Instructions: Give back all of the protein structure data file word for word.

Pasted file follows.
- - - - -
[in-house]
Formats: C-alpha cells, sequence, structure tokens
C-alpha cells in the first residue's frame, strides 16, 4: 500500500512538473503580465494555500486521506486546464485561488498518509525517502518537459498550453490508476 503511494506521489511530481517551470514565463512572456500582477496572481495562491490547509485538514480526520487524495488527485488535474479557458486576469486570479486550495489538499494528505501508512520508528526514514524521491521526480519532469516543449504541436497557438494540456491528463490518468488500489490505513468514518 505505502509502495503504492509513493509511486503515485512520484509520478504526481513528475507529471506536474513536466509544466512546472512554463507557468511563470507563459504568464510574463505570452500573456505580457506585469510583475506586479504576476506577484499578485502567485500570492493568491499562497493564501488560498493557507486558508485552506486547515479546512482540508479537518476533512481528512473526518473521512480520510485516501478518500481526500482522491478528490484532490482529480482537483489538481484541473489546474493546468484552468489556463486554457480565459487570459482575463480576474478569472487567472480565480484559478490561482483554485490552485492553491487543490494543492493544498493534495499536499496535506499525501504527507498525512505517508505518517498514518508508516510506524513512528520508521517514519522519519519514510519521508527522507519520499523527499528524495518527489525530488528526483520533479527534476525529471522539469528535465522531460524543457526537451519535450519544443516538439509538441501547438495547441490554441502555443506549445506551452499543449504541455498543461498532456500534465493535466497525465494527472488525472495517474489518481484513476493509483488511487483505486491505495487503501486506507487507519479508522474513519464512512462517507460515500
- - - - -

[in-house]
Formats: C-alpha cells, sequence, structure tokens
C-alpha cells in the first residue's frame, strides 16, 4: 500500500512538473503580465494555500486521506486546464485561488498518509525517502518537459498550453490508476 503511494506521489511530481517551470514565463512572456500582477496572481495562491490547509485538514480526520487524495488527485488535474479557458486576469486570479486550495489538499494528505501508512520508528526514514524521491521526480519532469516543449504541436497557438494540456491528463490518468488500489490505513468514518 505505502509502495503504492509513493509511486503515485512520484509520478504526481513528475507529471506536474513536466509544466512546472512554463507557468511563470507563459504568464510574463505570452500573456505580457506585469510583475506586479504576476506577484499578485502567485500570492493568491499562497493564501488560498493557507486558508485552506486547515479546512482540508479537518476533512481528512473526518473521512480520510485516501478518500481526500482522491478528490484532490482529480482537483489538481484541473489546474493546468484552468489556463486554457480565459487570459482575463480576474478569472487567472480565480484559478490561482483554485490552485492553491487543490494543492493544498493534495499536499496535506499525501504527507498525512505517508505518517498514518508508516510506524513512528520508521517514519522519519519514510519521508527522507519520499523527499528524495518527489525530488528526483520533479527534476525529471522539469528535465522531460524543457526537451519535450519544443516538439509538441501547438495547441490554441502555443506549445506551452499543449504541455498543461498532456500534465493535466497525465494527472488525472495517474489518481484513476493509483488511487483505486491505495487503501486506507487507519479508522474513519464512512462517507460515500